Adelaide Abankwah, Fauziya Kasinga, and the Dilemmas of Political Asylum
David A. Martin
University of Virginia School of Law
IMMIGRATION STORIES, David A. Martin and Peter H. Schuck, eds., Foundation Press, 2005
This essay constitutes a chapter in a volume that tells the background story to well-known cases in immigration law, covering human impact, litigation strategy, political maneuvering, and developing doctrine, as appropriate to the case under consideration. The book appears in Foundation Press's Stories series, and could be used as a companion to casebooks in a basic immigration course.
This chapter examines closely two political asylum cases wherein the claim was based on the risk that the applicant would be subjected to female genital mutilation (FGM) if returned to her home country. Matter of Kasinga, decided by the Board of Immigration Appeals in 1996, established basic doctrine favorable to such a claim and represented a global milestone in the consideration of gender-related asylum cases. The chapter tells the story behind this application, filed by a young woman from Togo who had been shielded from the practice by her father until his death when she was 16. It also sketches the background legal framework and situates the Board's rulings in the context of developing asylum doctrine. In Abankwah v. INS, decided in 1998, the Second Circuit reversed a ruling by the Board that denied asylum to a young woman who asserted that she would be subjected to FGM as punishment, because she was about to become queen mother of her tribe and the elders would discover in that process that she had not remained a virgin as required by tribal rules regarding that role. The chapter's account provides a detailed insight into how an asylum case proceeds before an immigration judge, the Board, and the courts, portrays the important role of counsel (asylum applicants often must rely on pro bono attorneys; it took Abankwah seven continuances to secure counsel), and examines the importance of credibility determinations. Certain surprise developments involving Abankwah after the court's ruling reveal additional facets of the acute policy challenges presented by political asylum, and suggest lessons about cross-cultural complications in assessing such applications.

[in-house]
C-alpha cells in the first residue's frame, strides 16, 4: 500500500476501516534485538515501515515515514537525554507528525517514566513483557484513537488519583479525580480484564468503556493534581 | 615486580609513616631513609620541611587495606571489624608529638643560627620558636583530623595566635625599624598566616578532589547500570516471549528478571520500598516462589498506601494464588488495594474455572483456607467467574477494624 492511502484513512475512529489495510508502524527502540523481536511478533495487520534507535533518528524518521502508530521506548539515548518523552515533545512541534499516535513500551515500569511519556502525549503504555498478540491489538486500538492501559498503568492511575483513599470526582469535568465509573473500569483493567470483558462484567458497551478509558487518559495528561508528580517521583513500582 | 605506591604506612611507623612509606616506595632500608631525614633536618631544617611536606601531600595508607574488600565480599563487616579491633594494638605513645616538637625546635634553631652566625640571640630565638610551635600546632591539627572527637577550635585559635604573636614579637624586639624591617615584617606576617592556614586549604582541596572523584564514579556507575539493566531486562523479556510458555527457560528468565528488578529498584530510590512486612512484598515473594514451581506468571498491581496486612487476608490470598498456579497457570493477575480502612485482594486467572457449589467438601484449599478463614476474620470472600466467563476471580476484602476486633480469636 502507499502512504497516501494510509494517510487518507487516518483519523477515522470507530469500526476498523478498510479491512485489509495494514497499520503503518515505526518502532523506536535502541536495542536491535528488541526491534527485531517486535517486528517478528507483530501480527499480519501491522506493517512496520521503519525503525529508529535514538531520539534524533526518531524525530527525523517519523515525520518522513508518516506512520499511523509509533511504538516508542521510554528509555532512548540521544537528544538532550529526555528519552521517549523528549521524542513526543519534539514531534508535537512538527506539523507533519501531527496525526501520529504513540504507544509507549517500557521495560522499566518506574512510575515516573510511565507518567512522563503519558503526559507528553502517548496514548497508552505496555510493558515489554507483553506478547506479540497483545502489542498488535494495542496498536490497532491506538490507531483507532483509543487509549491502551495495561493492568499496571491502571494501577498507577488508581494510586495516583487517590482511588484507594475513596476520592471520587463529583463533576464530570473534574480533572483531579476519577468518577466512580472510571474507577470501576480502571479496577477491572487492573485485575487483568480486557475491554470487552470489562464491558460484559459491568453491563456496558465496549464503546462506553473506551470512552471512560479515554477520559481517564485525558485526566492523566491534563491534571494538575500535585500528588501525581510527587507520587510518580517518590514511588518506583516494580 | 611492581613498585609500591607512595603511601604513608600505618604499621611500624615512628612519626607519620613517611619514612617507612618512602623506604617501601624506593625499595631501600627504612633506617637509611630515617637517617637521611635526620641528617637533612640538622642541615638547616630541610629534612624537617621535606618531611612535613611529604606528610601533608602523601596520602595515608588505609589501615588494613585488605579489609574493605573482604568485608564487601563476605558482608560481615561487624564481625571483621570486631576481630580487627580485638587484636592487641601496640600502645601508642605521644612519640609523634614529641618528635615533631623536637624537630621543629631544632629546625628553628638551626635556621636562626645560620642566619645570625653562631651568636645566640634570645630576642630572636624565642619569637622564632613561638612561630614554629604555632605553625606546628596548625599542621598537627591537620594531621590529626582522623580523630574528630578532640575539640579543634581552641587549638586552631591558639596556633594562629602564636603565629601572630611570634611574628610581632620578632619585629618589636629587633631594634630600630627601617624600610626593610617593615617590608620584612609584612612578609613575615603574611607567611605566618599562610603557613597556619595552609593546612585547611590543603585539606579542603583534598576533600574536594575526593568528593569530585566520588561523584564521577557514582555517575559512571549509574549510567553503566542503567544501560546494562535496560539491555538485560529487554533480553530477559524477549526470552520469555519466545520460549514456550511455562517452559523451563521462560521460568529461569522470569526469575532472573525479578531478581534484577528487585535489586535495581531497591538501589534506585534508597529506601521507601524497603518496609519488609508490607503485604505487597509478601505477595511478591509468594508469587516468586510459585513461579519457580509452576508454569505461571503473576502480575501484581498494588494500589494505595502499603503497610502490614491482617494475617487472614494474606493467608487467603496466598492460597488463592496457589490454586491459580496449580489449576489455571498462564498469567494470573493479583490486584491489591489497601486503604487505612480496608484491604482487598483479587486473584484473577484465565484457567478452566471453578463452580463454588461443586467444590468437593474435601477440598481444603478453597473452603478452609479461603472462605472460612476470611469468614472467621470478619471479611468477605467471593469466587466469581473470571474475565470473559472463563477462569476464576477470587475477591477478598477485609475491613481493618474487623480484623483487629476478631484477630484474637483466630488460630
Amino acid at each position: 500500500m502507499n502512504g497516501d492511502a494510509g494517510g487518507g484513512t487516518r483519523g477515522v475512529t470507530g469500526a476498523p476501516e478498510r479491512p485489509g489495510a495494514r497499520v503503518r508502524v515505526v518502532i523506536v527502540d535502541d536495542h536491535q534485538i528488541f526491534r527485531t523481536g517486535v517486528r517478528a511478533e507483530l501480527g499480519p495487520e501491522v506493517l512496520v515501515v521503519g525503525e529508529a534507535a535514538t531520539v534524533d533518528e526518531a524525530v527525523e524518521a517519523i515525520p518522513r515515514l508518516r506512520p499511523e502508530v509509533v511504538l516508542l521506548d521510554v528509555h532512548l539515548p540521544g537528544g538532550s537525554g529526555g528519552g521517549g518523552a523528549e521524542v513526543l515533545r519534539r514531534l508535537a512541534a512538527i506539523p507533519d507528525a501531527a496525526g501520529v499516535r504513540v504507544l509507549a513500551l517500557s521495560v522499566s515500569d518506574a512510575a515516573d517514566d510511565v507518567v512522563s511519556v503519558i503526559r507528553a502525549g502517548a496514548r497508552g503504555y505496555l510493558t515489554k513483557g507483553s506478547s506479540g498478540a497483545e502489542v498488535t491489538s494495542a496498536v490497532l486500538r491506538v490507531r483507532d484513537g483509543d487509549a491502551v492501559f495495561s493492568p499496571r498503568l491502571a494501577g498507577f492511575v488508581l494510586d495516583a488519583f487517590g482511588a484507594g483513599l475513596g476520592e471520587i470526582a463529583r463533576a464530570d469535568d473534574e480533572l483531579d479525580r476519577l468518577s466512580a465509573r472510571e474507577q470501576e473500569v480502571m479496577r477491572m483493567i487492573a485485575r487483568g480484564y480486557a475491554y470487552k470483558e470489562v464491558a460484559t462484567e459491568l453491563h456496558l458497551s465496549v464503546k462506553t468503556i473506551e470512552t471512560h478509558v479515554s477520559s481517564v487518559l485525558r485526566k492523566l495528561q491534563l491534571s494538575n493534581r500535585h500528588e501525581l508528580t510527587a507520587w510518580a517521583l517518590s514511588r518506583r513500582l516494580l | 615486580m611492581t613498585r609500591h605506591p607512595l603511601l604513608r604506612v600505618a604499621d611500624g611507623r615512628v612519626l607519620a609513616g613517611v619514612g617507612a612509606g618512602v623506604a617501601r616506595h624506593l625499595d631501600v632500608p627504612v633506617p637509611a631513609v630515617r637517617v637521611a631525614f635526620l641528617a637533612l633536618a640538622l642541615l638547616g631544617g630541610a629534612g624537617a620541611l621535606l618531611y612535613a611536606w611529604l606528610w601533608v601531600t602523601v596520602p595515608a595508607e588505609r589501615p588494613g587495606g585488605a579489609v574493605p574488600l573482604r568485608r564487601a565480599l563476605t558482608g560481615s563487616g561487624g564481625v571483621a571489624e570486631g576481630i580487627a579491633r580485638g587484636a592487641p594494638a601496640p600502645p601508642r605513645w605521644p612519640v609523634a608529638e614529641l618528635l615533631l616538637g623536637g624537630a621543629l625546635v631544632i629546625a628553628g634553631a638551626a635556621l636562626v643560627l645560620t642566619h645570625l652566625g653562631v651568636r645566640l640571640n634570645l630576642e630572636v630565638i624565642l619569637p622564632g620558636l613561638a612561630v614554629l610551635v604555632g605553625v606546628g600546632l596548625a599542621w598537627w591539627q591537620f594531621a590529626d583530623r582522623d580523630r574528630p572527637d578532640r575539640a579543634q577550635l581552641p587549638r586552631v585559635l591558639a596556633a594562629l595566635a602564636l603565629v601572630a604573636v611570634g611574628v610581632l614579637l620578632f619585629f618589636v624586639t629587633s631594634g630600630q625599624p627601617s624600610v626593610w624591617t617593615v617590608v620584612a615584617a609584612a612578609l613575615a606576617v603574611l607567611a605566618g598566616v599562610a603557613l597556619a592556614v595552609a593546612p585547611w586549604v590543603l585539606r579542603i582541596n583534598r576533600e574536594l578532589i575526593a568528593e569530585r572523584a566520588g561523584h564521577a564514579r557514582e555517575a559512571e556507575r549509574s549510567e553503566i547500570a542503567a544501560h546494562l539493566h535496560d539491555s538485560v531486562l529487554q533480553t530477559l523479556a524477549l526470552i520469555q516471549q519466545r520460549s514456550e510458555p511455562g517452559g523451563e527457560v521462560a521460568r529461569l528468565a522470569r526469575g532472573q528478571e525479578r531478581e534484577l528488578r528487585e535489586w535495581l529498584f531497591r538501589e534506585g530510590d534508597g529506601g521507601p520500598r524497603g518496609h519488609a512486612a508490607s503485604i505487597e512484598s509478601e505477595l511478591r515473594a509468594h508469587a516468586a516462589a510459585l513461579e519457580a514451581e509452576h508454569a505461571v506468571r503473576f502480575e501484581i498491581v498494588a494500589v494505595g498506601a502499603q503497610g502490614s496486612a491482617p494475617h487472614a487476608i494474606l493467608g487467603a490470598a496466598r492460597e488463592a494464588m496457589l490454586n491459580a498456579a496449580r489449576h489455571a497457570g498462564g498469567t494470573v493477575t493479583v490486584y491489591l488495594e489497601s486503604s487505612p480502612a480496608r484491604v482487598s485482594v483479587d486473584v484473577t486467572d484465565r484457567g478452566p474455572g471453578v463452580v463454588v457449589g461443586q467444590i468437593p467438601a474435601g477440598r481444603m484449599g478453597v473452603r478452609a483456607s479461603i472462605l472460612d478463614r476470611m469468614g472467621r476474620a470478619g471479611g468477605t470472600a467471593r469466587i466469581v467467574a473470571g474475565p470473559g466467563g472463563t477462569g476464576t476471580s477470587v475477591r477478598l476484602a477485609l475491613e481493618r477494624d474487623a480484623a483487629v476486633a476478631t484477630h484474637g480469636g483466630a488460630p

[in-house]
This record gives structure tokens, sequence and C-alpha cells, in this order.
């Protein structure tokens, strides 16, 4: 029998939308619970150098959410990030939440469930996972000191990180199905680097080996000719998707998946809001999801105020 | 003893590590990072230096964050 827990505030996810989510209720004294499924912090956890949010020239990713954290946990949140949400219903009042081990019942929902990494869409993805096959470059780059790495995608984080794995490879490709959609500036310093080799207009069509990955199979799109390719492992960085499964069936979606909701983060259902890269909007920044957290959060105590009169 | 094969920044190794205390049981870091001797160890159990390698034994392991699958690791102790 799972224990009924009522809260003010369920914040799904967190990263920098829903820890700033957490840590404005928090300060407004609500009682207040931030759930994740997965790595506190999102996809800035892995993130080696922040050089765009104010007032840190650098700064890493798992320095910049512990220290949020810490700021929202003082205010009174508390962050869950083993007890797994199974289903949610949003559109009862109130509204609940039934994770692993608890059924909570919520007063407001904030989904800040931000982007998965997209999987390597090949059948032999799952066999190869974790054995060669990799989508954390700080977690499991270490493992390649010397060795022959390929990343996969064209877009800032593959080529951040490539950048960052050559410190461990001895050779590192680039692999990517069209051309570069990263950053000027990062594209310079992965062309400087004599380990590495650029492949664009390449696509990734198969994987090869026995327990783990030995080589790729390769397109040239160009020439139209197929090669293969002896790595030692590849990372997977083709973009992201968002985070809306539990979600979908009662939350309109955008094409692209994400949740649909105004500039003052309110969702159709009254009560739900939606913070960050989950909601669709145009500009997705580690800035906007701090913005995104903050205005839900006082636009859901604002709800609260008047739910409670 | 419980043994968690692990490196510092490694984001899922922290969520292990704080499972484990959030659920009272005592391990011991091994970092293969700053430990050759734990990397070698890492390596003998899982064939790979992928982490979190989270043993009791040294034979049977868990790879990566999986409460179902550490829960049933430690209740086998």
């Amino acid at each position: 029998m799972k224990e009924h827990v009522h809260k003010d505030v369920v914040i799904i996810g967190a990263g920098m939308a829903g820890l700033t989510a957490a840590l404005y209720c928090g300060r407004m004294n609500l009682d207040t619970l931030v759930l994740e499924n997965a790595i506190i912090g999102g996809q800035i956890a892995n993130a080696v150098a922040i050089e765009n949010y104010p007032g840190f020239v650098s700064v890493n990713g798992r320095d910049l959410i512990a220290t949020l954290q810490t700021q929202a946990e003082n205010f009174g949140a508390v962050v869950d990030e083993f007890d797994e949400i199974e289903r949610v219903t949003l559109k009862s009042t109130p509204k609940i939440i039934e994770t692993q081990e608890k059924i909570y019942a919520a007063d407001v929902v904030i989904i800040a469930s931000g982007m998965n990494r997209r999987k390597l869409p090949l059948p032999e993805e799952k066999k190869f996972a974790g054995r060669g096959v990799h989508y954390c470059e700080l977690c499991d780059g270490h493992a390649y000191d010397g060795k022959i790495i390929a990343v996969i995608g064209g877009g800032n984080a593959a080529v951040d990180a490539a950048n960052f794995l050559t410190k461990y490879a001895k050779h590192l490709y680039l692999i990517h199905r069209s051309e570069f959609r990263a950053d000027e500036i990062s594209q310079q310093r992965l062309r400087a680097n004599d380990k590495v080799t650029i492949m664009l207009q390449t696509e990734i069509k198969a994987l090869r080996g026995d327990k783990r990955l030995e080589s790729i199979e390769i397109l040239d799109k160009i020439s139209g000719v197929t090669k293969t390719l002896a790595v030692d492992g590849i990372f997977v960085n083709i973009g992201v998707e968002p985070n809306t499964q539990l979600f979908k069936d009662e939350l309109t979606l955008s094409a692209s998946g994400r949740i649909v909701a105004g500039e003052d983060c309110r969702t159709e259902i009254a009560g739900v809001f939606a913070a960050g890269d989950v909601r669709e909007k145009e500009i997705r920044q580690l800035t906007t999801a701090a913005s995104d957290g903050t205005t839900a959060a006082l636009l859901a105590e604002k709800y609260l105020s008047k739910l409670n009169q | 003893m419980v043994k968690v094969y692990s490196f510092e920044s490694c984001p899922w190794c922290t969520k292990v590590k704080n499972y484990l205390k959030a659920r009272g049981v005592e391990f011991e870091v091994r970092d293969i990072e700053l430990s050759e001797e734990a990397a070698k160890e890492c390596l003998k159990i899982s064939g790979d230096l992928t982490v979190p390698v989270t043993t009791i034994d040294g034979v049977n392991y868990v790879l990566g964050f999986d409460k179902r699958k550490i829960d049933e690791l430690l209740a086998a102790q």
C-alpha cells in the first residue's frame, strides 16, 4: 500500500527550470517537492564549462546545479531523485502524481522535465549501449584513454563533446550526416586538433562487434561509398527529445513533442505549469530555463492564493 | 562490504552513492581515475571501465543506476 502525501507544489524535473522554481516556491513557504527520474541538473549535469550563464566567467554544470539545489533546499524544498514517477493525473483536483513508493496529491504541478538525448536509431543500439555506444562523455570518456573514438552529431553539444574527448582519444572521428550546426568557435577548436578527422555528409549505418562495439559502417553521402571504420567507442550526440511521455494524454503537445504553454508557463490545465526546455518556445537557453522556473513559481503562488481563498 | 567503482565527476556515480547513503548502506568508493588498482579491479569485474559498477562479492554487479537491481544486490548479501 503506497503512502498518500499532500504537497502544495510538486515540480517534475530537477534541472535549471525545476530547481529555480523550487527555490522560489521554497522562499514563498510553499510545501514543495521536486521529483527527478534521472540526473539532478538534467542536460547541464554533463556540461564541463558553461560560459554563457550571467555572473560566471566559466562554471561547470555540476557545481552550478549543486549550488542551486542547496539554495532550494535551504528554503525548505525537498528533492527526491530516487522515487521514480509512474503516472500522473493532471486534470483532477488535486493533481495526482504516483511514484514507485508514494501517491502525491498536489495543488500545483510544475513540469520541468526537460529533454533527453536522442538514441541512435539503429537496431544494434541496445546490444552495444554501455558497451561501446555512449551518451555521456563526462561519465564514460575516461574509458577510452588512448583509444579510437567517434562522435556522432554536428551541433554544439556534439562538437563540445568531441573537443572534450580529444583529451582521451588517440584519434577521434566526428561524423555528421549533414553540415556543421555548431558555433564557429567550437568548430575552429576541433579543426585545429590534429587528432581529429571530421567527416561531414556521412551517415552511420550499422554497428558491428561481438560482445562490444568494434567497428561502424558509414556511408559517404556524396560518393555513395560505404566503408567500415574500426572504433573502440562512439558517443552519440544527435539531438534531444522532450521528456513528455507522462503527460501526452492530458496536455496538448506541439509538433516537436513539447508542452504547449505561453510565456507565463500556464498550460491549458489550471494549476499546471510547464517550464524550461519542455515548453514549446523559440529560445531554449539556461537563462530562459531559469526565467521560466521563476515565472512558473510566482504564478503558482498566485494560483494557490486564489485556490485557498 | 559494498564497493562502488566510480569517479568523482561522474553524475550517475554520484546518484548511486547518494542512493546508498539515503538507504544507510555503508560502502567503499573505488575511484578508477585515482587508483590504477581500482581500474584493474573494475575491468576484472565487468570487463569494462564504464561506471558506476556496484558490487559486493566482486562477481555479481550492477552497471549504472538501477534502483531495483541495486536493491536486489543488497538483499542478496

JEL Classification: H00, K33, K41, K42Accepted Paper Series
Date posted: August 5, 2005
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